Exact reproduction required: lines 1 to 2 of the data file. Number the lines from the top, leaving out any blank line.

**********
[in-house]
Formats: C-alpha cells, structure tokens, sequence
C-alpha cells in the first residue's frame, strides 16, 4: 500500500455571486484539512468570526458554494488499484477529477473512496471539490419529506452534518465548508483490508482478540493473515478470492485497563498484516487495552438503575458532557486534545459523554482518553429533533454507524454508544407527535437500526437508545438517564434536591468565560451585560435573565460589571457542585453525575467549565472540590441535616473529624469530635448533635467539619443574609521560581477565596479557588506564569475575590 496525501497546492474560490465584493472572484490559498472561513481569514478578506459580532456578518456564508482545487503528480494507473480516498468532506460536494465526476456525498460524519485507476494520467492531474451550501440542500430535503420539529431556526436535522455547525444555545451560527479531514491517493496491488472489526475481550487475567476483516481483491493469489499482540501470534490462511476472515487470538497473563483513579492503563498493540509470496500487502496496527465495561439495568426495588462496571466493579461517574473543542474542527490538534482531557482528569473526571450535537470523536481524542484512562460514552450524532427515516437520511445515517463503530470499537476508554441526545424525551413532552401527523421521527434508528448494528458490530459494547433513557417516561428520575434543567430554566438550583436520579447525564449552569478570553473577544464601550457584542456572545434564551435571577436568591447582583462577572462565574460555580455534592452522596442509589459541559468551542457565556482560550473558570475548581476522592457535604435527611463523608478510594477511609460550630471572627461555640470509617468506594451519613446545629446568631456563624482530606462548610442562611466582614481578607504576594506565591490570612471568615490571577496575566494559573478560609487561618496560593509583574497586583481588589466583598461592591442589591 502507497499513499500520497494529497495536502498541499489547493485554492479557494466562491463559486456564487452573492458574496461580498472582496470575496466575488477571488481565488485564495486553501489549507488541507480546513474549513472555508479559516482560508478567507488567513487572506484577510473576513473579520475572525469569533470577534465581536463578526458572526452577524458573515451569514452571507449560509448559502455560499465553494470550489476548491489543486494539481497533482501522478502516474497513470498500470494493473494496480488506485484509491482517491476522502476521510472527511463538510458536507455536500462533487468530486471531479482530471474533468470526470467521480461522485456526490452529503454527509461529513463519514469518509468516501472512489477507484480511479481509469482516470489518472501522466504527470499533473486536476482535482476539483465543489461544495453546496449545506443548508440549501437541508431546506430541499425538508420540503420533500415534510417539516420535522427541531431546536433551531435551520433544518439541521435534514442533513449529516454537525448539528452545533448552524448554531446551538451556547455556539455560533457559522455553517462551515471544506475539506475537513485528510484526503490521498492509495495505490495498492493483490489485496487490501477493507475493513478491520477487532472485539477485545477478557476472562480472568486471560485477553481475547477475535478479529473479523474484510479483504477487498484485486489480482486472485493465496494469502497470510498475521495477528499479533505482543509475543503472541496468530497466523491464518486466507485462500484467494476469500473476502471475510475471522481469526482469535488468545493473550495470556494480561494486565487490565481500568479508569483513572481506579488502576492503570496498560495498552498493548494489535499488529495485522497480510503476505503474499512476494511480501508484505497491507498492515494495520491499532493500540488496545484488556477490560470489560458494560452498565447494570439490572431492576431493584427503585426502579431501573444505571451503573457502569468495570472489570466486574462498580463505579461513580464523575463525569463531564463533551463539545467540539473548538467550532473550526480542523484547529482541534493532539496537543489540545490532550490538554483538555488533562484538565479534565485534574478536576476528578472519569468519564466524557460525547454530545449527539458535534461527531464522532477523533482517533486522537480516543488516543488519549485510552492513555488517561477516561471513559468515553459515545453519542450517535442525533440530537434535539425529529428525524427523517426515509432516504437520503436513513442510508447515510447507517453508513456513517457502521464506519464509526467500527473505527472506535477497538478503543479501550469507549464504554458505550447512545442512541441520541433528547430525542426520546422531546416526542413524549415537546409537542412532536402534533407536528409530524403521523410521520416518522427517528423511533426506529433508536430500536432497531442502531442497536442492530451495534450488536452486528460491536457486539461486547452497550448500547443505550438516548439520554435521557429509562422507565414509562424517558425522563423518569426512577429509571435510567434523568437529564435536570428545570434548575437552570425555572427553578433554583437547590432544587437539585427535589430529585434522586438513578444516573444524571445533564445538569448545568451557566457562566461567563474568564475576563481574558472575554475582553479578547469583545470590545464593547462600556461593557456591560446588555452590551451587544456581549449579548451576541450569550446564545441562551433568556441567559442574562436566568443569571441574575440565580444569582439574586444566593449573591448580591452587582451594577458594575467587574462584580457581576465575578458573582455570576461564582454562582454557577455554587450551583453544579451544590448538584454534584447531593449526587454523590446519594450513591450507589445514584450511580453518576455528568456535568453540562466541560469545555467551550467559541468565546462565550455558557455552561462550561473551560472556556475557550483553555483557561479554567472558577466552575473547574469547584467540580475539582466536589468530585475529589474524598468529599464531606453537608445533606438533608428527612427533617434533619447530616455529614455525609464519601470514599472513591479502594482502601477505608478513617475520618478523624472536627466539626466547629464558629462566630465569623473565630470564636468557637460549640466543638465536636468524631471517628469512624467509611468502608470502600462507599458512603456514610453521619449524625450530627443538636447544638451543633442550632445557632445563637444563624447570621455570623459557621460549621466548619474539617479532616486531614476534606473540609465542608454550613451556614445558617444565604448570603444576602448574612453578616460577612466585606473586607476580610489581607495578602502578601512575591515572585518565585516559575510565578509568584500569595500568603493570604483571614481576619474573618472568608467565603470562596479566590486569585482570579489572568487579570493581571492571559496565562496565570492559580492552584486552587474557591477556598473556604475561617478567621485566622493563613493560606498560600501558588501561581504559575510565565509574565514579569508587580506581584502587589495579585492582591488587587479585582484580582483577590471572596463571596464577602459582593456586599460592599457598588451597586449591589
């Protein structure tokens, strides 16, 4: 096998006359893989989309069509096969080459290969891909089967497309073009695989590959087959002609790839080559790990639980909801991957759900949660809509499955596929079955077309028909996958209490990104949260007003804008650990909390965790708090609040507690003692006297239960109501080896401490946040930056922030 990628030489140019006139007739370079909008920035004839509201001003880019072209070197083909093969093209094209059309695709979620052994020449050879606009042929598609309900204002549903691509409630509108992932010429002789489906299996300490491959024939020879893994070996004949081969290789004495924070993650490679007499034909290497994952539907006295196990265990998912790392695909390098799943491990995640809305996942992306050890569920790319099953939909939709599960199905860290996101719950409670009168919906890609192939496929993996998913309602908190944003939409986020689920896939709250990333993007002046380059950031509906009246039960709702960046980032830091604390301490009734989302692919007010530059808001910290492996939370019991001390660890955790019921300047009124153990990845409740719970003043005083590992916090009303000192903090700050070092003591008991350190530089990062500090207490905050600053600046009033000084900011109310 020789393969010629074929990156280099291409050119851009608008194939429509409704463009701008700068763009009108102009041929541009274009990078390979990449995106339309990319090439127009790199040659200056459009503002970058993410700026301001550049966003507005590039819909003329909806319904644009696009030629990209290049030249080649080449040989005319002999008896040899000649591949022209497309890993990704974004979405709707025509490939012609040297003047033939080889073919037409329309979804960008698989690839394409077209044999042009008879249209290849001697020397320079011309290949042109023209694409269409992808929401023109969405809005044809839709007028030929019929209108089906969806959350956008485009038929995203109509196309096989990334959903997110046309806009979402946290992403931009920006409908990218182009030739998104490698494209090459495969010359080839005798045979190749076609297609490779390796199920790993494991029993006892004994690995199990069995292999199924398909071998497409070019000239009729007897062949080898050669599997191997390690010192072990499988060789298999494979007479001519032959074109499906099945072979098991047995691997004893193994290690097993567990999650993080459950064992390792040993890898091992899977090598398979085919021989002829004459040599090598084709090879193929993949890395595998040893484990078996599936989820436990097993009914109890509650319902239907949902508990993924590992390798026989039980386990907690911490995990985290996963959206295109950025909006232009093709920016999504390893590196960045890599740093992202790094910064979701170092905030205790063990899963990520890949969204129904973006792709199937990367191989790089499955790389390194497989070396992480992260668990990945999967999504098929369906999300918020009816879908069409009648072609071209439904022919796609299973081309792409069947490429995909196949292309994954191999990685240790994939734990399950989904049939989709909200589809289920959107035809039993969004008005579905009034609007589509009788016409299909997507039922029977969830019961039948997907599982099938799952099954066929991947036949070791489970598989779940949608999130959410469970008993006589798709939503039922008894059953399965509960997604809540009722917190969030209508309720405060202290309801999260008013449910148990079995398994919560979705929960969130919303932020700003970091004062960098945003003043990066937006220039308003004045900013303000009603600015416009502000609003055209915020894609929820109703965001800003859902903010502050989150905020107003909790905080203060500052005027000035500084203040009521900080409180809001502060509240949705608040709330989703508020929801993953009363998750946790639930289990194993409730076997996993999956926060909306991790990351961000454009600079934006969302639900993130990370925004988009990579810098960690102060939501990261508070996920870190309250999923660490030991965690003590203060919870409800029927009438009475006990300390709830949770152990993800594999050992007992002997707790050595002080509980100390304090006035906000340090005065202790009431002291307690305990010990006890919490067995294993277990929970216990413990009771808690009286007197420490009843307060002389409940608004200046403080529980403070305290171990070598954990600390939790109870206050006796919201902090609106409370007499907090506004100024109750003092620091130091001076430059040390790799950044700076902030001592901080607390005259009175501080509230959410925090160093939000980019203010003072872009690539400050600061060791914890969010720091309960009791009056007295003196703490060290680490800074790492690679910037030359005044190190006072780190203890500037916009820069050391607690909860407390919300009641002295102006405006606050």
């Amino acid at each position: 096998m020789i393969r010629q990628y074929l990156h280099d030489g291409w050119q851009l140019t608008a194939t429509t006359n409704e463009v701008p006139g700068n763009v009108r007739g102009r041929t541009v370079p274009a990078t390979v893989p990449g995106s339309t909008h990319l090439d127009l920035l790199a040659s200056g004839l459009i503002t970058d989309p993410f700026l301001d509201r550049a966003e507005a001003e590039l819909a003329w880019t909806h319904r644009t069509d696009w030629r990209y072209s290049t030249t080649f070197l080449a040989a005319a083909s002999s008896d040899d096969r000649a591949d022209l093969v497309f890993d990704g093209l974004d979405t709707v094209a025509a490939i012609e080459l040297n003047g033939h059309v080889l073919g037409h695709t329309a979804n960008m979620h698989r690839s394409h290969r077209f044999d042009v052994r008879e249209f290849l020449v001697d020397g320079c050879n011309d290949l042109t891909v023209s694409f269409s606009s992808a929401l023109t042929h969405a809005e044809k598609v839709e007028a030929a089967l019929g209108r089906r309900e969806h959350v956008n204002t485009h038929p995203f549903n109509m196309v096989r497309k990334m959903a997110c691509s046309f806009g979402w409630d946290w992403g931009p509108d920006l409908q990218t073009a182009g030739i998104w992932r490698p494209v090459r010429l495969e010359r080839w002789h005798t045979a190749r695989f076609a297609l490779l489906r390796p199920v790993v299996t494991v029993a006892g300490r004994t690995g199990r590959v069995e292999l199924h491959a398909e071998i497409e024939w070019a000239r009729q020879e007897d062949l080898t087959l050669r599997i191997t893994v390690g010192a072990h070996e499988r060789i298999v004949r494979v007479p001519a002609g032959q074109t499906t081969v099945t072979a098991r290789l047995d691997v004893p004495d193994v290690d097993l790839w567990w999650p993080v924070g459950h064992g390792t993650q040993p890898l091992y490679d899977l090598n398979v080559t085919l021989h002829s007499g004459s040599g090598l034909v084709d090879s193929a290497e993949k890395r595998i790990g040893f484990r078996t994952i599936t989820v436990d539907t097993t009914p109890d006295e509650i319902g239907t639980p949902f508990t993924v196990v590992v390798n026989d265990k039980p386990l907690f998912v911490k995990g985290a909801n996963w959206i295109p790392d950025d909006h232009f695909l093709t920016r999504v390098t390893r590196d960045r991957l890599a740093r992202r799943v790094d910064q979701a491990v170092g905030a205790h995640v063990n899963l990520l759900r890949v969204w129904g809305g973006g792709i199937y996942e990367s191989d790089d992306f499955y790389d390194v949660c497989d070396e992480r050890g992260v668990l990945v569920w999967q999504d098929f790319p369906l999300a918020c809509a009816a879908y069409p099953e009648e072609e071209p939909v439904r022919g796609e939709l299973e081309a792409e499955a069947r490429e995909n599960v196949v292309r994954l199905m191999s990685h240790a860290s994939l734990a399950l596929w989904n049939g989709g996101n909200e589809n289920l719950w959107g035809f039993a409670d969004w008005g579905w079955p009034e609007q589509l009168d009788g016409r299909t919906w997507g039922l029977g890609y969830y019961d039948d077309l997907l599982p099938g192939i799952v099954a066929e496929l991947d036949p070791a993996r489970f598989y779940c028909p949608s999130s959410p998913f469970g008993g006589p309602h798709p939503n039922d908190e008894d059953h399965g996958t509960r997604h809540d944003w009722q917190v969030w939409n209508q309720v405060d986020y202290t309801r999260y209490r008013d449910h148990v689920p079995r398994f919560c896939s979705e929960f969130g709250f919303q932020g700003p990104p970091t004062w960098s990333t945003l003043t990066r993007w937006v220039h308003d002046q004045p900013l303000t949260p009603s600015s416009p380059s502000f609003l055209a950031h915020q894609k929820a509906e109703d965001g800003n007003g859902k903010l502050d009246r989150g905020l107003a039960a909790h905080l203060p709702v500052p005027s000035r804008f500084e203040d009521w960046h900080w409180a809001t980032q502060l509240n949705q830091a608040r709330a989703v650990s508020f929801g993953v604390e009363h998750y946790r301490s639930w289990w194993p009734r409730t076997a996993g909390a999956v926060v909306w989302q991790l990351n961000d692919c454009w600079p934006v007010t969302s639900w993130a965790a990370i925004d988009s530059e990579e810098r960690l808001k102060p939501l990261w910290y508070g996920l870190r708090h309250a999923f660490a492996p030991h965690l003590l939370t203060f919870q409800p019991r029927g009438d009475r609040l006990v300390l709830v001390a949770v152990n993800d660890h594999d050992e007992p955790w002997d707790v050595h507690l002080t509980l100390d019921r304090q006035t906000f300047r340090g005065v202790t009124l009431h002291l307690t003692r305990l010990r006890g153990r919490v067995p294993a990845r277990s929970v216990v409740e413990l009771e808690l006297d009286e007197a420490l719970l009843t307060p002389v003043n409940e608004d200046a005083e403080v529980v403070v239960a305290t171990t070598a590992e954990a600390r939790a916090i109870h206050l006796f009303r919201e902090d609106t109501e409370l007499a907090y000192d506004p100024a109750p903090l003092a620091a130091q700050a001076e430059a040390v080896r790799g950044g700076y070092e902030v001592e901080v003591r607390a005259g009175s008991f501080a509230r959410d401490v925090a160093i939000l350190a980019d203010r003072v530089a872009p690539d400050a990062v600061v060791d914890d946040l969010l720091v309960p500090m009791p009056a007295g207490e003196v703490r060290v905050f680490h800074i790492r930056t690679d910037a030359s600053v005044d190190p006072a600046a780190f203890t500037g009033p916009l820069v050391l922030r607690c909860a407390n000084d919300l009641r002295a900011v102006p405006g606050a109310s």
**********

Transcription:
[in-house]
Formats: C-alpha cells, structure tokens, sequence